Probate Lawyer in Lauderhill
Formally the City of Lauderhill, Lauderhill, Florida is a municipality in Broward County. As of the 2010 U.S. Census, 66,887 people resided there. Lauderhill is a main municipality of the Miami urban region.
Deciding Heirs Without a Will According to Florida Law
Case in Point: Mr. Smith, a Florida Condo Owner Passes Away Without a Will
For example, Mr. Smith possesses some attractive, sunny, seaside Florida real estate, and delays on getting his Florida Last Will and Testament composed. He passes away, and everybody is extremely distraught about his demise. In the middle of their grief, however, a few family members realize that bills are still being sent and soon questions begin to be mentioned about Mr. Smith’s property. Everybody looks for a will. They cannot locate one due to Mr. Smith never creating one.
What should they do? The members of Mr. Smith’s family must obtain an attorney to learn what occurs next since Florida law currently regulates what will occur. Florida intestate law responds to this question and others as to how assets are issued, as well as Florida real estate. This is accurate even though Mr. Smith resides in Topeka, Kansas, and he purchased a Florida condo as an investment, and never came to see the picturesque Sunshine State. Supposing that Mr. Smith had a wife, she is regarded as a living spouse according to Florida law. What occurs next, relies on the answers to different questions. For instance;
- If the Smiths have no children or grandchildren, then Mrs. Smith receives the entire estate.
- If they do have children, things become complicated according to Florida law and many questions arise: were these the progeny of the Smiths? Is this currently homestead property? Was the demise prior to or after October 2011?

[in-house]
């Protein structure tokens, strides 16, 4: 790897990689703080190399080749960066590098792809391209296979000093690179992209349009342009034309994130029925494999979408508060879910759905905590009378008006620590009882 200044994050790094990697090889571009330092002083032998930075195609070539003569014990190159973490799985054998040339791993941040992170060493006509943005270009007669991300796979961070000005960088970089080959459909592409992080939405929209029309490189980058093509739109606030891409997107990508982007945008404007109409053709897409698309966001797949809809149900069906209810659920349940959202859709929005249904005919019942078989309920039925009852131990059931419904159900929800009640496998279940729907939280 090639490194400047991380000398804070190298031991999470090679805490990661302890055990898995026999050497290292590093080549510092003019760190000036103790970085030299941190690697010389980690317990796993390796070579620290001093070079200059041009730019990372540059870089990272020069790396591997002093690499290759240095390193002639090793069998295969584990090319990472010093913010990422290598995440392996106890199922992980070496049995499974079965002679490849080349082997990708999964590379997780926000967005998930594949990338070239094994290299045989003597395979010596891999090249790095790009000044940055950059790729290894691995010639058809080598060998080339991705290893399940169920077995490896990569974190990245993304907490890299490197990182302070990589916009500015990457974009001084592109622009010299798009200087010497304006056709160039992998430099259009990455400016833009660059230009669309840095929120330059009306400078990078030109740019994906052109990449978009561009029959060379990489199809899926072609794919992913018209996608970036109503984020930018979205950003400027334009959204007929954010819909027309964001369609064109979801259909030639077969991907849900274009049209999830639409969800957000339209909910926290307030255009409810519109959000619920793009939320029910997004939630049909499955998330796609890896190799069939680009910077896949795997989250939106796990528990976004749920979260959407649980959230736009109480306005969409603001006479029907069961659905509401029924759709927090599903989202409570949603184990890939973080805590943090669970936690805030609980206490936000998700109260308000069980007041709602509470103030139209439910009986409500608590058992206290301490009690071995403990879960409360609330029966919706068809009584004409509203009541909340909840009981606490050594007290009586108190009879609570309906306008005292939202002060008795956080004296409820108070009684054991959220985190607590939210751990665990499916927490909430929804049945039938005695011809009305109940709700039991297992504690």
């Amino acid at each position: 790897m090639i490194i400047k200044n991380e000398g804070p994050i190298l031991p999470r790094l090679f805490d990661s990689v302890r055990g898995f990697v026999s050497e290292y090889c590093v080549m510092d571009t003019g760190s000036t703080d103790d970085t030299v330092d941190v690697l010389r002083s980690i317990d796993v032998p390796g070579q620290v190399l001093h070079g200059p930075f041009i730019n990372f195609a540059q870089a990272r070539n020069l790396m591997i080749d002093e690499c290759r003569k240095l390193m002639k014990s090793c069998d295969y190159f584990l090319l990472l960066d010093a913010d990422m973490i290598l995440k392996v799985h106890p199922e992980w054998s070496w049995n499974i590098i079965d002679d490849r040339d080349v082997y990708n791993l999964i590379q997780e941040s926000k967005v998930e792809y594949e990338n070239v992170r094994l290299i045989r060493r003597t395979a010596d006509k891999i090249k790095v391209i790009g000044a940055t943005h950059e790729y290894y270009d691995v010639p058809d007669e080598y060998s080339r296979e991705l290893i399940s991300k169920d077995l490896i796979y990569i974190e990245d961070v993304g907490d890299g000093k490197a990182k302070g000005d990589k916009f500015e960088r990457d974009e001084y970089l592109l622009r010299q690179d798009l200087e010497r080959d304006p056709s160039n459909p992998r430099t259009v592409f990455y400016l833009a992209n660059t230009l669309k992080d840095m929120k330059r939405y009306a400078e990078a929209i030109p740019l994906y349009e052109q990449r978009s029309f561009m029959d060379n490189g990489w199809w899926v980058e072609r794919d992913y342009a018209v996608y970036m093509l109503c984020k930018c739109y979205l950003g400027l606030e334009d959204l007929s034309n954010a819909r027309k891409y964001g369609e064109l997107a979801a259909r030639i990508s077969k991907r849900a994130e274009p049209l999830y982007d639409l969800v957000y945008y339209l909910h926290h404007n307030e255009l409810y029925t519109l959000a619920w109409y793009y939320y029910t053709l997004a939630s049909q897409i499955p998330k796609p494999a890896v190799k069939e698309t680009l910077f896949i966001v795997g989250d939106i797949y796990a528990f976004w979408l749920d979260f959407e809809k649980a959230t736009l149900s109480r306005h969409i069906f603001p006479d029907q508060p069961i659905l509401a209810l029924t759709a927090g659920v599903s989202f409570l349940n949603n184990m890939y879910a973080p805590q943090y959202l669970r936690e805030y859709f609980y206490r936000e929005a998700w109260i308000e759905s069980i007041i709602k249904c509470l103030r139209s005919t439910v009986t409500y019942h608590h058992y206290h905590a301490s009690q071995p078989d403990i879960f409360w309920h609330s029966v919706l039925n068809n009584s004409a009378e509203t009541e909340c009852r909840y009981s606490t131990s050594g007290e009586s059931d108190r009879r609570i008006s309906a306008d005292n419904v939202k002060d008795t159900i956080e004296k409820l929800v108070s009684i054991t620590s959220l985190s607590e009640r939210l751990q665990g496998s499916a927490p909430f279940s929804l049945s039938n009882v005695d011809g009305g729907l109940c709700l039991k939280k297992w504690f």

Sometimes Everybody Receives Something: The Key Biscayne Condo Case
Hillard J. Aronson passed away some years ago without a will. However, he did not ignore his estate issues: Mr. Aronson made a trust as part of an estate plan. He possessed a condo in Key Biscayne, among other property. When he passed away, there was tons of litigation over his estate as to who received what asset, between Mr. Aronson’s living spouse, Doreen, and his children. The Aronson case offers a good example of how sometimes Florida law can function to the advantage of everybody in these instances.
Here is what occurred. The Aronsons initially resided in Massachusetts, until Hillard and Doreen chose to relocate to Florida. They sold their home in Massachusetts and put the sales earnings into purchasing their Key Biscayne condo. Unfortunately, Hillard Aronson passed away one year after their relocation, leaving Doreen a widow residing in their new Florida condo. The family considered the language of the Hillard J. Aronson Revocable Trust, which possessed the Key Biscayne condo as an asset. That is when a legal fight broke out who received what property.
Here, the Key Biscayne condo was evidently decided by the Florida appeals court to be Mr. Aronson’s homestead according to Florida law, and this condo has passed outside of probate to his wife as a life estate with his two sons getting an interest in the real estate per stirpes. (Florida Statute 732.401(1)). Here, Mr. Aronson’s widow appropriated the Key Biscayne condo as a “life tenant”—she could reside there throughout her lifetime—which meant she was lawfully liable for the everyday costs of the condo. Fundamentally, it was her home for the rest of her life according to Florida law. When she died, the property was passed onto Mr. Aronson’s children. With any luck, that is what Mr. Aronson meant to occur.